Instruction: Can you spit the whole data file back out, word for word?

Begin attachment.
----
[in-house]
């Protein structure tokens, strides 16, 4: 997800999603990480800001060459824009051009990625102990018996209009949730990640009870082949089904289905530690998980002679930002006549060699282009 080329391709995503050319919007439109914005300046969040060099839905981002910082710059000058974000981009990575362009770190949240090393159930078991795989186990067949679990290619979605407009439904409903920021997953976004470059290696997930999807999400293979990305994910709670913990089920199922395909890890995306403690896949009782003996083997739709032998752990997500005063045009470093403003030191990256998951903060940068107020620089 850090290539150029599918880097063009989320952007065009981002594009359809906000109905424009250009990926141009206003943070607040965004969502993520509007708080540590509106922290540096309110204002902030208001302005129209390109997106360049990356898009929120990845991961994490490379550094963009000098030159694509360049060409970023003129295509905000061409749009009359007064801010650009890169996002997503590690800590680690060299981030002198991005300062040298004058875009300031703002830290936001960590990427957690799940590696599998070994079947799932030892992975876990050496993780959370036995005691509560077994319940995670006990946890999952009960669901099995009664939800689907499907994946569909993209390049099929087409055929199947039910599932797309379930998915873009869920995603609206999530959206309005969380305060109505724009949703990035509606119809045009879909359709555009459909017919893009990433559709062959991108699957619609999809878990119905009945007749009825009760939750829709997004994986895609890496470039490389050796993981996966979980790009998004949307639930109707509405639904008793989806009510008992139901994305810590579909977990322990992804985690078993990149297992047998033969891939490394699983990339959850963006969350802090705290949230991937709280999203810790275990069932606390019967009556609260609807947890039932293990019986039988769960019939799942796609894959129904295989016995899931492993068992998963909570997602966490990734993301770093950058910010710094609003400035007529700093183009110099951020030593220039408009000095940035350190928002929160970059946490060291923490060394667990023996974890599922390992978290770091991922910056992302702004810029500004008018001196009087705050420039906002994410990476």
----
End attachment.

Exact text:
[in-house]
């Protein structure tokens, strides 16, 4: 997800999603990480800001060459824009051009990625102990018996209009949730990640009870082949089904289905530690998980002679930002006549060699282009 080329391709995503050319919007439109914005300046969040060099839905981002910082710059000058974000981009990575362009770190949240090393159930078991795989186990067949679990290619979605407009439904409903920021997953976004470059290696997930999807999400293979990305994910709670913990089920199922395909890890995306403690896949009782003996083997739709032998752990997500005063045009470093403003030191990256998951903060940068107020620089 850090290539150029599918880097063009989320952007065009981002594009359809906000109905424009250009990926141009206003943070607040965004969502993520509007708080540590509106922290540096309110204002902030208001302005129209390109997106360049990356898009929120990845991961994490490379550094963009000098030159694509360049060409970023003129295509905000061409749009009359007064801010650009890169996002997503590690800590680690060299981030002198991005300062040298004058875009300031703002830290936001960590990427957690799940590696599998070994079947799932030892992975876990050496993780959370036995005691509560077994319940995670006990946890999952009960669901099995009664939800689907499907994946569909993209390049099929087409055929199947039910599932797309379930998915873009869920995603609206999530959206309005969380305060109505724009949703990035509606119809045009879909359709555009459909017919893009990433559709062959991108699957619609999809878990119905009945007749009825009760939750829709997004994986895609890496470039490389050796993981996966979980790009998004949307639930109707509405639904008793989806009510008992139901994305810590579909977990322990992804985690078993990149297992047998033969891939490394699983990339959850963006969350802090705290949230991937709280999203810790275990069932606390019967009556609260609807947890039932293990019986039988769960019939799942796609894959129904295989016995899931492993068992998963909570997602966490990734993301770093950058910010710094609003400035007529700093183009110099951020030593220039408009000095940035350190928002929160970059946490060291923490060394667990023996974890599922390992978290770091991922910056992302702004810029500004008018001196009087705050420039906002994410990476």